Russian is spoken by over 150 million people, mainly in Russia itself and the countries of the former USSR.
It is part of the Slavonic branch of the Indo-European language family and as such is very different indeed from English. This article looks at those differences and how they affect Russian mother tongue speakers when they come to learn English.
A certain amount of Russian vocabulary comes from the same root as English, i.e. Latin and Greek and you’ll find a lot of words the same:
атмосфера > atmosphere
космос > cosmos
NB once the Russian alphabet is converted to English, these are almost identical
And with English being an almost global language, Russian has imported a number of English words, especially recently and to do with technology:
компьютер > computer
интернет > internet
On the other side of the coin, English has also borrowed from Russian:
agitprop, bolshevik, balaclava, bridge*, commisar, cosmonaut, dacha, glasnost, kalashnikov, kgb, mammoth, menchevik, pavlova, perestroika, pogrom, politburo, sable, samovar, soviet, troika, tsar, vodka
* the game
And where would Sean Connery have been without beluga caviar, vodka, SMERSH and spetsnaz?
The Russian Alphabet vs the English Alphabet
One of the most obvious differences between English and Russian is the alphabet. Russian uses the Cyrillic alphabet (derived from the Greek) and in comparison to the English alphabet:
- some letters look and sound the same, e.g. A, E, K, M, O, T
- some letters look the same but sound very different, e.g. B (sounds like English V), H (sounds like English N)
- some letters look different but sound alike, e.g. Ф (sounds like English F), Ю (sounds like English U)
- some letters look and sound like nothing in English, e.g. Ы (which sounds like nothing English has)
With beginners you’ll need to spend time on the alphabet, working carefully with the class. As usual, work from what is known to what is unknown so begin with letters that Russian has in common with English and move on from there.
Normally it’s not a huge problem for Russian speakers to get to grips with the English alphabet, however. But, and this is important, it must also be remembered that Russian is generally speaking a phonetic language whereas English, of course, is not. This has to be explicitly stated and you will find Russian mt students having problems reading English; one approach here of course is to introduce language aurally before letting the class see it written down.
Russian does not have the difference between long and short vowel sounds which we do in English. In addition while English has some 20 vowel sounds (including diphthongs) Russian has just 5. This means you will need to spend time helping with pronunciation; make sure to make use of plenty of diagrams to explain the exact position of the mouth as well as activities involving minimal pairs to help them both differentiate between sounds and then produce the various different vowel sounds of English.
In addition you may well come across problems with these sounds:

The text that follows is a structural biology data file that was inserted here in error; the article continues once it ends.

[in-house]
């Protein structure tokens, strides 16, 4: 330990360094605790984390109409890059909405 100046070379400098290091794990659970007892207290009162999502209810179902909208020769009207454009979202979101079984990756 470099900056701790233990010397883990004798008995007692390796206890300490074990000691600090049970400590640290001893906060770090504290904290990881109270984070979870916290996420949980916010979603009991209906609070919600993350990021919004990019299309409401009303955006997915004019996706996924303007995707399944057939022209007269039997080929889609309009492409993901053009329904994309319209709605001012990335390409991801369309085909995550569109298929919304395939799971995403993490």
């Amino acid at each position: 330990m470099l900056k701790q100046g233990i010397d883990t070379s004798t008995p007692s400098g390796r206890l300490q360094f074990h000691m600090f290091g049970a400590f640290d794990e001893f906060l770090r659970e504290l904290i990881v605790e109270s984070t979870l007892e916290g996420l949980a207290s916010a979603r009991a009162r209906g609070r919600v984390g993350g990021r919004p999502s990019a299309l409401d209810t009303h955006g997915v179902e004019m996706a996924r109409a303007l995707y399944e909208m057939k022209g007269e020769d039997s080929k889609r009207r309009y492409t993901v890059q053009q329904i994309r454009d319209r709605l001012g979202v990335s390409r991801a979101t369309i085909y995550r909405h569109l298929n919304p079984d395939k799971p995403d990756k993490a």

- /θ/ and /ð/ which don’t exist in Russian
- /w/ and /v/ which are often confused
- /ŋ/ which is often problematic
Intonation can also cause issues.
Unlike English, Russian has a very flexible word order. Whereas in English we follow the usual SVO sentence order and show differences by the use of modals and auxiliaries or following fairly strict word order (e.g. forming a question with VSO) in Russian there is a lot more room for movement.
Changes in gender, number and function, etc, are shown by affixes and conjugations so it is relatively easy to change the order of words in an utterance but keep the same meaning. (Almost impossible in English.)
When teaching about sentence structure, therefore, it is useful to emphasize the more rigid nature of English – keep referring to word order and make sure your Russian students know this is not negotiable.
Verbs cause problems as the Russian verb system is very different from English.
For a start they do not use auxiliaries so you will often find Russian mt students omitting the auxiliary all together.
* I not seen him.
* Why you do this to me?
* an asterisk at the beginning of a sentence shows it is ungrammatical
In addition there is no progressive form so where we might say:
I was walking in the park when I saw the most amazing sight.
A Russian mt speaker might say:
* I walked in the park when I saw the most amazing sight.
Finally Russian does not have a copula:
I am very happy today.
* I very happy today.
This can obviously be taught but it’s often one of those errors which take a lot of work to remedy.
Russian nouns are one of 3 genders. Thus you will often hear Russian mt speakers talking about inanimate objects as him or her; this does not usually cause too much of a problem once it’s been explained as in English grammatical gender is fairly straightforward.
Russian also does not have articles. This can cause a great many problems even to advanced students as the whole concept of articles is alien and new and takes a great deal of work to master.
I am a doctor.
* I doctor.
Teaching English in Russia – general guide to finding work and teaching in Russia
Teaching in Russia – a blog from two IWeb TEFL graduates teaching in Russia